Nigeria’s GDP 2023 : Nigeria’s economy would increase by an average of 3.2 percent between 2022 and 2023, according to the African Development Bank (AfDB), despite decreasing oil production and rising insecurity.
This was stated by the African Development Bank (AfBD) in its African Economic Outlook 2022 study, which was issued on Wednesday at the AfBD’s Annual General Meeting (AGM) in Accra, Ghana.
According to the report, Nigeria, the area’s largest economy, is driving growth in the West African region.
“Average regional growth was 4.3 percent in 2021 and is expected to stay strong at 4.1 percent in 2022,” according to the report.
Despite rising food, diesel, and gas prices, and chronic supply interruptions exacerbated by the Russia–Ukraine conflict, it predicted that Nigeria’s GDP would rise by 3.4 percent in 2022 and 3% in 2023, representing an average of 3.2 percent over two years.
The analysis also revealed that high oil prices, a revival in the service and manufacturing sectors, and government policy assistance for agriculture would boost the Nigerian economy.
“Nigeria’s growth was mostly driven by services, partially offsetting a drop in oil output,” it continues.
“Due to continuously low oil production and increased insecurity, growth will slow to 3.2 percent in 2022–23.” Inflation is expected to remain high in 2022, at 16.9%, and above pre-pandemic levels in 2023, owing to rising food, diesel, and gas costs, as well as ongoing supply disruptions exacerbated by the Russia–Ukraine conflict.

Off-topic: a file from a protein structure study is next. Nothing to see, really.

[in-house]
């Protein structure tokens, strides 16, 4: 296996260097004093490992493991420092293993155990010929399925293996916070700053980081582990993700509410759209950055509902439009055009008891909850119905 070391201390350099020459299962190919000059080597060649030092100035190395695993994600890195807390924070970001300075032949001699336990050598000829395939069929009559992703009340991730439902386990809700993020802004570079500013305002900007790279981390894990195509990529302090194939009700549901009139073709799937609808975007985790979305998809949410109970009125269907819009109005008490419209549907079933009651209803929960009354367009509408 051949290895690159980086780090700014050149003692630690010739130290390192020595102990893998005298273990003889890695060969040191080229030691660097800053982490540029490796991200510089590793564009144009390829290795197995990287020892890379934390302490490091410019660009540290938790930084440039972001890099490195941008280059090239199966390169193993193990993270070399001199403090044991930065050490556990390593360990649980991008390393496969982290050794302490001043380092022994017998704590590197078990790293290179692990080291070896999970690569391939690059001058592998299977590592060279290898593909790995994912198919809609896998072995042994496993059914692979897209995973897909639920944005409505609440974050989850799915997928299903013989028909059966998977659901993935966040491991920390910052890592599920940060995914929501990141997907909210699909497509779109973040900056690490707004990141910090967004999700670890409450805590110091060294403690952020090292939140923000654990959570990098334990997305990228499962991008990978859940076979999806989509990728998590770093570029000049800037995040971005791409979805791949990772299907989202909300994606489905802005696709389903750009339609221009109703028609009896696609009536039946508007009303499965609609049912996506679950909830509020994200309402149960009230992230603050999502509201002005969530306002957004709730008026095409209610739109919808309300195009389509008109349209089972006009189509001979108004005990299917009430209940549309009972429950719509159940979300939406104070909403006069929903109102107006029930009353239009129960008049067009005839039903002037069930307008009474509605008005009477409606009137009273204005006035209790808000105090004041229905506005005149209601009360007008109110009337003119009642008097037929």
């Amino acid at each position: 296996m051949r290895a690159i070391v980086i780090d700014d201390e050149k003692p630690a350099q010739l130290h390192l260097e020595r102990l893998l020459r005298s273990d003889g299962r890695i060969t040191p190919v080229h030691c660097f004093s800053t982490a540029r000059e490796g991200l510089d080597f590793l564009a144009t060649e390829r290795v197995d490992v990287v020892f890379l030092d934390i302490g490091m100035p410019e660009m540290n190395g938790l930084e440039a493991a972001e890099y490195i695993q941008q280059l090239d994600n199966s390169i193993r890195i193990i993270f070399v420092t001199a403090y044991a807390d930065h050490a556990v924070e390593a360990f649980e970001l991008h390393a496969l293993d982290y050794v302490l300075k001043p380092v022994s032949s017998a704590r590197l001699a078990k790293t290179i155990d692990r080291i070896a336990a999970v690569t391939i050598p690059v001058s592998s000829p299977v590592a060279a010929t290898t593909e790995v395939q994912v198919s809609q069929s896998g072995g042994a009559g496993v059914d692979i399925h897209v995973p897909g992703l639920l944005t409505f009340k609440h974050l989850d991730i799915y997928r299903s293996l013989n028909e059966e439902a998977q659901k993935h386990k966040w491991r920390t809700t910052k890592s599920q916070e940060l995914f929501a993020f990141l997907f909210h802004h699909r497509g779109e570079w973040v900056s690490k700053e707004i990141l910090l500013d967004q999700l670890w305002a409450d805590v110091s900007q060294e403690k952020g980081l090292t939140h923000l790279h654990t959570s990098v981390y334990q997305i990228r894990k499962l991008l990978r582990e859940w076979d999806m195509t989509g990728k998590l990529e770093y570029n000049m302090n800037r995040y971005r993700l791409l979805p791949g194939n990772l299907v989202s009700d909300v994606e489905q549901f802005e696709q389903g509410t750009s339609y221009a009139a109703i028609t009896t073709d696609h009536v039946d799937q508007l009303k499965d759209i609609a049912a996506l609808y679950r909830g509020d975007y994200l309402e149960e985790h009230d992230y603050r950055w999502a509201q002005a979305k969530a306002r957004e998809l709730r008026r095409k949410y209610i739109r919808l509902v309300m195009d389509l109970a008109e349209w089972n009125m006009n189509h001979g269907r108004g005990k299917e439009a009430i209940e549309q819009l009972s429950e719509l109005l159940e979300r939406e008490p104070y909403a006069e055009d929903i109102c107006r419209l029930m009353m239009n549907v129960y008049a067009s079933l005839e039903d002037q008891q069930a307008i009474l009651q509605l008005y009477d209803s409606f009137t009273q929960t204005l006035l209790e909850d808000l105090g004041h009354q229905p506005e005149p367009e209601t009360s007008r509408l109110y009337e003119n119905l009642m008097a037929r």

“Capital inflows are expected to resume, while oil exports are expected to rise somewhat,” says the report. A negative output effect due to decreased oil production, fuelled by infrastructural shortcomings and rising insecurity, may partially offset the benefit of an anticipated positive oil price shock on exports.
Optimized revenue collection will help reduce the fiscal deficit to 4.5 percent of GDP on average. On new borrowing, the public debt is expected to exceed 40% of GDP by 2024.
“Rising insecurity and policy uncertainty, reinforced by the reversal of the earlier scheduled withdrawal of premium motor spirit subsidies a year before the 2023 elections, may increase the headwinds to the forecast.”
The research advised Africa to enhance immunization rates, maintain a conservative monetary policy, and invest more in its healthcare system
“In 2022, the anticipated marginal current account surplus of 0.1 percent of GDP could shift into a 0.2 percent deficit in 2023.” Improve.